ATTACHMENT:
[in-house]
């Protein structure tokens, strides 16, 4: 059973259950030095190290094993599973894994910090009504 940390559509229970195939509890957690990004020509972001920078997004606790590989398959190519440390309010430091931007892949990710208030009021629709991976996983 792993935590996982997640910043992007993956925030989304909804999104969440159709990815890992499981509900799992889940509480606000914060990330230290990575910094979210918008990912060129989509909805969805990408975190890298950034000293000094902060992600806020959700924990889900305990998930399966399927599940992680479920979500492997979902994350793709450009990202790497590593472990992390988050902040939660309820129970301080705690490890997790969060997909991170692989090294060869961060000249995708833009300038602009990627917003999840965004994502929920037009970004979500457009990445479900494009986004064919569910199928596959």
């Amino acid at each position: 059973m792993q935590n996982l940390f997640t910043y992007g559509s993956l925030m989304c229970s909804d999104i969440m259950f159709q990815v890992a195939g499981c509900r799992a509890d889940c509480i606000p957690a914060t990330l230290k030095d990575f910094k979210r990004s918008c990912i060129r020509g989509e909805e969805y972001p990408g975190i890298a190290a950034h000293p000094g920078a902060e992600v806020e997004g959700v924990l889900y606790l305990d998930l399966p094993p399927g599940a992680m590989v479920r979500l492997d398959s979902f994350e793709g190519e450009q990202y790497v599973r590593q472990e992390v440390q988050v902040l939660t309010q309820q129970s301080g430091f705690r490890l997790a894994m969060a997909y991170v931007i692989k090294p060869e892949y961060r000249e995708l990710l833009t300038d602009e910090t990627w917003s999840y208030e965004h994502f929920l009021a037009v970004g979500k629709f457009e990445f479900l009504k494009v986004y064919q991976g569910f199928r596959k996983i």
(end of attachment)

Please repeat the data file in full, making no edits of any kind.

[in-house]
């Protein structure tokens, strides 16, 4: 059973259950030095190290094993599973894994910090009504 940390559509229970195939509890957690990004020509972001920078997004606790590989398959190519440390309010430091931007892949990710208030009021629709991976996983 792993935590996982997640910043992007993956925030989304909804999104969440159709990815890992499981509900799992889940509480606000914060990330230290990575910094979210918008990912060129989509909805969805990408975190890298950034000293000094902060992600806020959700924990889900305990998930399966399927599940992680479920979500492997979902994350793709450009990202790497590593472990992390988050902040939660309820129970301080705690490890997790969060997909991170692989090294060869961060000249995708833009300038602009990627917003999840965004994502929920037009970004979500457009990445479900494009986004064919569910199928596959």
């Amino acid at each position: 059973m792993q935590n996982l940390f997640t910043y992007g559509s993956l925030m989304c229970s909804d999104i969440m259950f159709q990815v890992a195939g499981c509900r799992a509890d889940c509480i606000p957690a914060t990330l230290k030095d990575f910094k979210r990004s918008c990912i060129r020509g989509e909805e969805y972001p990408g975190i890298a190290a950034h000293p000094g920078a902060e992600v806020e997004g959700v924990l889900y606790l305990d998930l399966p094993p399927g599940a992680m590989v479920r979500l492997d398959s979902f994350e793709g190519e450009q990202y790497v599973r590593q472990e992390v440390q988050v902040l939660t309010q309820q129970s301080g430091f705690r490890l997790a894994m969060a997909y991170v931007i692989k090294p060869e892949y961060r000249e995708l990710l833009t300038d602009e910090t990627w917003s999840y208030e965004h994502f929920l009021a037009v970004g979500k629709f457009e990445f479900l009504k494009v986004y064919q991976g569910f199928r596959k996983i």